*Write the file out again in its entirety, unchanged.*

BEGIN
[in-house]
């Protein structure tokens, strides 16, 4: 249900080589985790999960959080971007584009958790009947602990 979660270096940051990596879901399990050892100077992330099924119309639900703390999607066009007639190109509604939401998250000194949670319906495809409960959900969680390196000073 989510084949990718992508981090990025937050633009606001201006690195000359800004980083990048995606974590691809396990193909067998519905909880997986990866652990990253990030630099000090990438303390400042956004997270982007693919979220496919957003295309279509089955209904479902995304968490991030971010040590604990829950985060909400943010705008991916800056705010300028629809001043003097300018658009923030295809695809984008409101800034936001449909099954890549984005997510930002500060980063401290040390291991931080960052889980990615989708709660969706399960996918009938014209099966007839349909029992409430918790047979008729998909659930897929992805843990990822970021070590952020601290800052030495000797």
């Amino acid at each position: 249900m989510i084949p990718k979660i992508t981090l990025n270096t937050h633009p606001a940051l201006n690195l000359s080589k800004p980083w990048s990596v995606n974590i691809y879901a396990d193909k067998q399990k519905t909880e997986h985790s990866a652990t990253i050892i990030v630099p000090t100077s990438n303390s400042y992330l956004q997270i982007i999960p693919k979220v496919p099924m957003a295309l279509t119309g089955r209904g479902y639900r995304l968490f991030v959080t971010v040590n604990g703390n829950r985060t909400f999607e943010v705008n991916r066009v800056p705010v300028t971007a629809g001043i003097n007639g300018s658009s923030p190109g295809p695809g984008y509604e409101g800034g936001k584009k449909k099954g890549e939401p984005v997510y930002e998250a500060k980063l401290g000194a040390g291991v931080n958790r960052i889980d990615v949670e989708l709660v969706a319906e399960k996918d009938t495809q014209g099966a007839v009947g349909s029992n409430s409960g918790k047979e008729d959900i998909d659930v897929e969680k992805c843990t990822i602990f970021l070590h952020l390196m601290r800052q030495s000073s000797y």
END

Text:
[in-house]
């Protein structure tokens, strides 16, 4: 249900080589985790999960959080971007584009958790009947602990 979660270096940051990596879901399990050892100077992330099924119309639900703390999607066009007639190109509604939401998250000194949670319906495809409960959900969680390196000073 989510084949990718992508981090990025937050633009606001201006690195000359800004980083990048995606974590691809396990193909067998519905909880997986990866652990990253990030630099000090990438303390400042956004997270982007693919979220496919957003295309279509089955209904479902995304968490991030971010040590604990829950985060909400943010705008991916800056705010300028629809001043003097300018658009923030295809695809984008409101800034936001449909099954890549984005997510930002500060980063401290040390291991931080960052889980990615989708709660969706399960996918009938014209099966007839349909029992409430918790047979008729998909659930897929992805843990990822970021070590952020601290800052030495000797």
């Amino acid at each position: 249900m989510i084949p990718k979660i992508t981090l990025n270096t937050h633009p606001a940051l201006n690195l000359s080589k800004p980083w990048s990596v995606n974590i691809y879901a396990d193909k067998q399990k519905t909880e997986h985790s990866a652990t990253i050892i990030v630099p000090t100077s990438n303390s400042y992330l956004q997270i982007i999960p693919k979220v496919p099924m957003a295309l279509t119309g089955r209904g479902y639900r995304l968490f991030v959080t971010v040590n604990g703390n829950r985060t909400f999607e943010v705008n991916r066009v800056p705010v300028t971007a629809g001043i003097n007639g300018s658009s923030p190109g295809p695809g984008y509604e409101g800034g936001k584009k449909k099954g890549e939401p984005v997510y930002e998250a500060k980063l401290g000194a040390g291991v931080n958790r960052i889980d990615v949670e989708l709660v969706a319906e399960k996918d009938t495809q014209g099966a007839v009947g349909s029992n409430s409960g918790k047979e008729d959900i998909d659930v897929e969680k992805c843990t990822i602990f970021l070590h952020l390196m601290r800052q030495s000073s000797y």